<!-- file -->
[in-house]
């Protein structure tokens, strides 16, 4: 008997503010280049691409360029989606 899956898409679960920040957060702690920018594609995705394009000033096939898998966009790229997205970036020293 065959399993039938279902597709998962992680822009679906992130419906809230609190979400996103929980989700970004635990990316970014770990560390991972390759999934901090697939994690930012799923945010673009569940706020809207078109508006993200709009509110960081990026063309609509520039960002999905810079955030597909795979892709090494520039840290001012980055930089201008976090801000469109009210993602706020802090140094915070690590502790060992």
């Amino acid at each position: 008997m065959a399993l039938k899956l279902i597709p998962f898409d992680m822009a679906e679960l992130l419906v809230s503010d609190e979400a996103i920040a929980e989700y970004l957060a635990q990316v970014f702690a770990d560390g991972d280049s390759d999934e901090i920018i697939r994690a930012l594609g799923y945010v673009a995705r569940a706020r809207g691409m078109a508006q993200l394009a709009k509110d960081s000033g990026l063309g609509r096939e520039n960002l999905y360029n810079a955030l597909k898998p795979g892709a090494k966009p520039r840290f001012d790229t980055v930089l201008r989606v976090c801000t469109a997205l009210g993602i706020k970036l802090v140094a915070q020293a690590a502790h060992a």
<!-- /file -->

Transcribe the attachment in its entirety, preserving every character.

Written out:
[in-house]
């Protein structure tokens, strides 16, 4: 008997503010280049691409360029989606 899956898409679960920040957060702690920018594609995705394009000033096939898998966009790229997205970036020293 065959399993039938279902597709998962992680822009679906992130419906809230609190979400996103929980989700970004635990990316970014770990560390991972390759999934901090697939994690930012799923945010673009569940706020809207078109508006993200709009509110960081990026063309609509520039960002999905810079955030597909795979892709090494520039840290001012980055930089201008976090801000469109009210993602706020802090140094915070690590502790060992």
């Amino acid at each position: 008997m065959a399993l039938k899956l279902i597709p998962f898409d992680m822009a679906e679960l992130l419906v809230s503010d609190e979400a996103i920040a929980e989700y970004l957060a635990q990316v970014f702690a770990d560390g991972d280049s390759d999934e901090i920018i697939r994690a930012l594609g799923y945010v673009a995705r569940a706020r809207g691409m078109a508006q993200l394009a709009k509110d960081s000033g990026l063309g609509r096939e520039n960002l999905y360029n810079a955030l597909k898998p795979g892709a090494k966009p520039r840290f001012d790229t980055v930089l201008r989606v976090c801000t469109a997205l009210g993602i706020k970036l802090v140094a915070q020293a690590a502790h060992a």